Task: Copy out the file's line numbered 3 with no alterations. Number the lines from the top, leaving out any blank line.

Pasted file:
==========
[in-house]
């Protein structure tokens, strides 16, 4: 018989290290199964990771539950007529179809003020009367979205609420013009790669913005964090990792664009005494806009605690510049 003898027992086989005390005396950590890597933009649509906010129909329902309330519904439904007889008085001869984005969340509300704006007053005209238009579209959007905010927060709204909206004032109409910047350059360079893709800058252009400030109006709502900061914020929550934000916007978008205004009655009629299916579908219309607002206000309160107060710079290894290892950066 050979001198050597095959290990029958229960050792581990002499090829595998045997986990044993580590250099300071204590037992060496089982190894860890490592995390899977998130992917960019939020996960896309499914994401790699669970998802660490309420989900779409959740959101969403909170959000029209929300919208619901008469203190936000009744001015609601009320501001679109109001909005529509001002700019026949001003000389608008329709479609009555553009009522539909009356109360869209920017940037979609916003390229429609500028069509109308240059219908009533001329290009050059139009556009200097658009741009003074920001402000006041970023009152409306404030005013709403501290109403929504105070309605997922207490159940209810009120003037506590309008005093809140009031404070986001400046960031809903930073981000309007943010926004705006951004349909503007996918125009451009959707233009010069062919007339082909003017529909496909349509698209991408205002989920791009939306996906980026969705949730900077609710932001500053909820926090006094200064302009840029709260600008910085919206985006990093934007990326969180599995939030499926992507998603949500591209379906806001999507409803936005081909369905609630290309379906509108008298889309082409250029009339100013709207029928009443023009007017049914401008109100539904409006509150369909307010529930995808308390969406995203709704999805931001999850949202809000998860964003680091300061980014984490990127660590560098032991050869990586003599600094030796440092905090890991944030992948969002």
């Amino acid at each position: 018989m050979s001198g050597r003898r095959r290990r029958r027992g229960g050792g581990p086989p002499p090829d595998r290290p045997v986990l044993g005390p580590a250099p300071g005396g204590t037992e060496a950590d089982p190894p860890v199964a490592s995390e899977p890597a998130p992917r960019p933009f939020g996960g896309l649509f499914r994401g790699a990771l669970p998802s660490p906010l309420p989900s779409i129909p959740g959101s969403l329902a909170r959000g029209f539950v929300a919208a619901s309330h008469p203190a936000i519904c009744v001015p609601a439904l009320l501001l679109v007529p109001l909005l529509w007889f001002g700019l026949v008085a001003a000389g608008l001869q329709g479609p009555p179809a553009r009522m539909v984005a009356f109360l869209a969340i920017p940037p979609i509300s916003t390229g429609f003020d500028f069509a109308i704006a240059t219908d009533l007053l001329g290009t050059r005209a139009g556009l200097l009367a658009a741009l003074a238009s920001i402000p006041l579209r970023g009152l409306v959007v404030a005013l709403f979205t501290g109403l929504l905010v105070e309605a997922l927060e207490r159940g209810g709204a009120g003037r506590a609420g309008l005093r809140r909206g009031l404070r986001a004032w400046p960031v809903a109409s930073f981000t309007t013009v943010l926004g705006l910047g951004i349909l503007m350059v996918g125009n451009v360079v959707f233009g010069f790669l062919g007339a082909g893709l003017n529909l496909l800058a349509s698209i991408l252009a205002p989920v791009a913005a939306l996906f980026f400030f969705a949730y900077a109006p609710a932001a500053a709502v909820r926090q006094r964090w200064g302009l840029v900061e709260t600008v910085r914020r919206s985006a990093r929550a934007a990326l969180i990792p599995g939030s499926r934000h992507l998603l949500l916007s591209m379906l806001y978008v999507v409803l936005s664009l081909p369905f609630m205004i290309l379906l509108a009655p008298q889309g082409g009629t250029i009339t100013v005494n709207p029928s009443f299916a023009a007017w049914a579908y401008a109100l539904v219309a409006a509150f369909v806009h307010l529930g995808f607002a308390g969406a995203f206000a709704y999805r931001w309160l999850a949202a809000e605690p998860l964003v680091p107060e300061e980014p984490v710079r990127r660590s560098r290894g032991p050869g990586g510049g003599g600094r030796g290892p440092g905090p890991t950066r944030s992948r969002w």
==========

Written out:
């Amino acid at each position: 018989m050979s001198g050597r003898r095959r290990r029958r027992g229960g050792g581990p086989p002499p090829d595998r290290p045997v986990l044993g005390p580590a250099p300071g005396g204590t037992e060496a950590d089982p190894p860890v199964a490592s995390e899977p890597a998130p992917r960019p933009f939020g996960g896309l649509f499914r994401g790699a990771l669970p998802s660490p906010l309420p989900s779409i129909p959740g959101s969403l329902a909170r959000g029209f539950v929300a919208a619901s309330h008469p203190a936000i519904c009744v001015p609601a439904l009320l501001l679109v007529p109001l909005l529509w007889f001002g700019l026949v008085a001003a000389g608008l001869q329709g479609p009555p179809a553009r009522m539909v984005a009356f109360l869209a969340i920017p940037p979609i509300s916003t390229g429609f003020d500028f069509a109308i704006a240059t219908d009533l007053l001329g290009t050059r005209a139009g556009l200097l009367a658009a741009l003074a238009s920001i402000p006041l579209r970023g009152l409306v959007v404030a005013l709403f979205t501290g109403l929504l905010v105070e309605a997922l927060e207490r159940g209810g709204a009120g003037r506590a609420g309008l005093r809140r909206g009031l404070r986001a004032w400046p960031v809903a109409s930073f981000t309007t013009v943010l926004g705006l910047g951004i349909l503007m350059v996918g125009n451009v360079v959707f233009g010069f790669l062919g007339a082909g893709l003017n529909l496909l800058a349509s698209i991408l252009a205002p989920v791009a913005a939306l996906f980026f400030f969705a949730y900077a109006p609710a932001a500053a709502v909820r926090q006094r964090w200064g302009l840029v900061e709260t600008v910085r914020r919206s985006a990093r929550a934007a990326l969180i990792p599995g939030s499926r934000h992507l998603l949500l916007s591209m379906l806001y978008v999507v409803l936005s664009l081909p369905f609630m205004i290309l379906l509108a009655p008298q889309g082409g009629t250029i009339t100013v005494n709207p029928s009443f299916a023009a007017w049914a579908y401008a109100l539904v219309a409006a509150f369909v806009h307010l529930g995808f607002a308390g969406a995203f206000a709704y999805r931001w309160l999850a949202a809000e605690p998860l964003v680091p107060e300061e980014p984490v710079r990127r660590s560098r290894g032991p050869g990586g510049g003599g600094r030796g290892p440092g905090p890991t950066r944030s992948r969002w």